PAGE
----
A123 said Sunday that the terms of the deal will see Wanxiang acquire its automotive, grid and commercial business assets, including all technology, products, customer contracts and U.S. facilities in Michigan, Massachusetts and Missouri. It will also get A123's cathode powder manufacturing operations in China and its equity interest in Shanghai Advanced Traction Battery Systems Co., A123's joint venture with Shanghai Automotive.
Excluded from the agreement is A123's Ann Arbor, Mich.-based government business, including all U.S. military contracts, which would be acquired for $2.25 million by Navitas Systems, a company that makes energy storage products for commercial, industrial and government agencies.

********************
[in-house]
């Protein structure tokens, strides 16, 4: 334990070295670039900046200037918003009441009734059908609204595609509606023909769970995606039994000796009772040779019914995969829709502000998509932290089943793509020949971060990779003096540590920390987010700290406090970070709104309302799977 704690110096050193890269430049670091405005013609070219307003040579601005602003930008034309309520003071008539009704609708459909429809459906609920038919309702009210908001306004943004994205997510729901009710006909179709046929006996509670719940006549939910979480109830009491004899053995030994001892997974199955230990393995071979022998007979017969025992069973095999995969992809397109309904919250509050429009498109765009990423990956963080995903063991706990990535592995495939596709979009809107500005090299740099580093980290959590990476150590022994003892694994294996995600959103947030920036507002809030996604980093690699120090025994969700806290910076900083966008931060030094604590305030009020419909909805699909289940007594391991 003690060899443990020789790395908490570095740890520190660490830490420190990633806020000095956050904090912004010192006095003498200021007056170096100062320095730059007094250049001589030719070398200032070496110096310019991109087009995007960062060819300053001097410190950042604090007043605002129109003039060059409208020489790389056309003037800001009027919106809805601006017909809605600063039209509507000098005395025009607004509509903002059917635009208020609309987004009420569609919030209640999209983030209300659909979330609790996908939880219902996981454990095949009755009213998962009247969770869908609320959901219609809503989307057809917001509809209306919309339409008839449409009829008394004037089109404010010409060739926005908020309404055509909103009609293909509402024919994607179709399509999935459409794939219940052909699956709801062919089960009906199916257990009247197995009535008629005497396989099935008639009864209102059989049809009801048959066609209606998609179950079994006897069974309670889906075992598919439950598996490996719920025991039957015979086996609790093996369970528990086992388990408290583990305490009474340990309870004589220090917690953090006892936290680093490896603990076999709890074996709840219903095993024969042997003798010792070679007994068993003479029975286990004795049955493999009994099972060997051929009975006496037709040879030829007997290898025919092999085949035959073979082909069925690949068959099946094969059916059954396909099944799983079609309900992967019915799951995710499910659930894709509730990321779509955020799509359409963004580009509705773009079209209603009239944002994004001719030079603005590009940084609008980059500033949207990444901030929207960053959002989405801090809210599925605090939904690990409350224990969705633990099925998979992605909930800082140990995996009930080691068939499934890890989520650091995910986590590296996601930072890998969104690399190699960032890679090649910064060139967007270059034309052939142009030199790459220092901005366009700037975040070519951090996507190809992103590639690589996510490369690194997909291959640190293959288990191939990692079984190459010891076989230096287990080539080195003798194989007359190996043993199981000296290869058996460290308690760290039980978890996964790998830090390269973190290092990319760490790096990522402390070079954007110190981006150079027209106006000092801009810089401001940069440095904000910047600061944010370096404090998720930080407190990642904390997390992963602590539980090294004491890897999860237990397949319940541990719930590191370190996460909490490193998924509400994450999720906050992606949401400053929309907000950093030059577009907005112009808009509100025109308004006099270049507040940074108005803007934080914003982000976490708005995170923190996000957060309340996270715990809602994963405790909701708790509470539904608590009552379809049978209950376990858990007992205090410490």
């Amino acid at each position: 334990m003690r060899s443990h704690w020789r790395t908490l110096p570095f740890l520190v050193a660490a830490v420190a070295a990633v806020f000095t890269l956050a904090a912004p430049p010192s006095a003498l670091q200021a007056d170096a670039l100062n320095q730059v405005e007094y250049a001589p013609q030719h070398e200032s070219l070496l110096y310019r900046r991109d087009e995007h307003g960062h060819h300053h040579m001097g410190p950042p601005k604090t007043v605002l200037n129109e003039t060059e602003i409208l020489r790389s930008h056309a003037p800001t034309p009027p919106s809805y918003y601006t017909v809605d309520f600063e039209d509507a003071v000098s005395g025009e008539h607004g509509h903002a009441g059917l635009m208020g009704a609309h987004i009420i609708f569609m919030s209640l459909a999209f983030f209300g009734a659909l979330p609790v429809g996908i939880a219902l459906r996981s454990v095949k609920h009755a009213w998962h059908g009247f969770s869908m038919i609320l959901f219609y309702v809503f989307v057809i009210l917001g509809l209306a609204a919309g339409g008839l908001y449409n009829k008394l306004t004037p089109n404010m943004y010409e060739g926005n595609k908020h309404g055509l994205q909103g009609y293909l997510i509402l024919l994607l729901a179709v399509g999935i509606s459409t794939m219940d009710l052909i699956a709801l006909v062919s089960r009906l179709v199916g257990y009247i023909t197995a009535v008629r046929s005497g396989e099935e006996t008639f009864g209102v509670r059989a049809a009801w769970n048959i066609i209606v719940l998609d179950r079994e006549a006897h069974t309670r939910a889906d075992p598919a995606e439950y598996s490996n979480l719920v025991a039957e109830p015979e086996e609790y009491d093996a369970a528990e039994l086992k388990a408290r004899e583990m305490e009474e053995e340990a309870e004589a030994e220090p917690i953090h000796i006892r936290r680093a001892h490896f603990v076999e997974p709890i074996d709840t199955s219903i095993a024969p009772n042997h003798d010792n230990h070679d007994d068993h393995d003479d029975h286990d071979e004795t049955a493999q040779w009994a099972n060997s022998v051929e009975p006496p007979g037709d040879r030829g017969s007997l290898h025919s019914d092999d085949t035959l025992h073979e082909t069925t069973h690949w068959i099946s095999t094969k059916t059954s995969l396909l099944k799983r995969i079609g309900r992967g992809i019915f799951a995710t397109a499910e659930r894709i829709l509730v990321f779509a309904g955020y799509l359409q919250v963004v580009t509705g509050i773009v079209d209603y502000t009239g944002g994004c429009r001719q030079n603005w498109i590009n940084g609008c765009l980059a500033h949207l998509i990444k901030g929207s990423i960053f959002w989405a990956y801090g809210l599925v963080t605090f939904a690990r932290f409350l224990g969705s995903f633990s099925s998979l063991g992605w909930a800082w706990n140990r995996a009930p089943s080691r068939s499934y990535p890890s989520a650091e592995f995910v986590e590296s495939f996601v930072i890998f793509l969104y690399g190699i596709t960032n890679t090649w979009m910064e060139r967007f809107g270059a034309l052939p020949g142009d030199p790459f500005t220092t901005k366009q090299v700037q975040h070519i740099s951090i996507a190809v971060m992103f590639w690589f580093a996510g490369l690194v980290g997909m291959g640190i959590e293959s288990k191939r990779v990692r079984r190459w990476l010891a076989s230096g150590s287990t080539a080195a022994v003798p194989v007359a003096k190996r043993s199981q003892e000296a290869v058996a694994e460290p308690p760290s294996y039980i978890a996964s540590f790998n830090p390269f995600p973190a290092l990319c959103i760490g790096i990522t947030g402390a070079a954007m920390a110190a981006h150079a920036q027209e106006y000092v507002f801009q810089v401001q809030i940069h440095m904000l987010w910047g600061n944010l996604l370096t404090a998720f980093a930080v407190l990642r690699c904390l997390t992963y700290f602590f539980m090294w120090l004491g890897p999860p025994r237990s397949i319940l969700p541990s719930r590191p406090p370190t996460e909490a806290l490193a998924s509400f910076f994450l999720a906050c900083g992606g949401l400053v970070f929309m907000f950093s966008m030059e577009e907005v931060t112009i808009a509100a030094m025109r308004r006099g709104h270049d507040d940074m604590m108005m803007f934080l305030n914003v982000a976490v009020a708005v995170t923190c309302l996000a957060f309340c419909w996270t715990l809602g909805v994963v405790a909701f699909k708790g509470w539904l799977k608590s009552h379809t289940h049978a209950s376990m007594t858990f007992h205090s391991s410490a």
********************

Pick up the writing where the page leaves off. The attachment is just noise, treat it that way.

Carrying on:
""We think we have structured this transaction to address potential national security concerns expressed during the review of our previous investment agreement with Wanxiang announced in August, as well as to address concerns raised by the Department of Energy," said A123 CEO Dave Vieau in a statement. "We believe this transaction balances those risks with A123's obligation to act in the best interest of our creditors."
If the deals are approved by the court, the shares will be worthless. That's because proceeds from the sale of the two parts of A123 would be less than the company owes its creditors.
Based in Chicago, Wanxiang America has been in the automotive and industrial markets in the U.S. since 1994 and currently has more than 3,000 U.S. employees. It is a subsidiary of Wanxiang Group, China's largest automotive components manufacturer and one of China's largest non-state-owned companies.
"We plan to build on the engineering and manufacturing capabilities that A123 has established in the U.S. and we are committed to making the long-term investments necessary for A123 to be successful," said Pin Ni, president of Wanxiang America.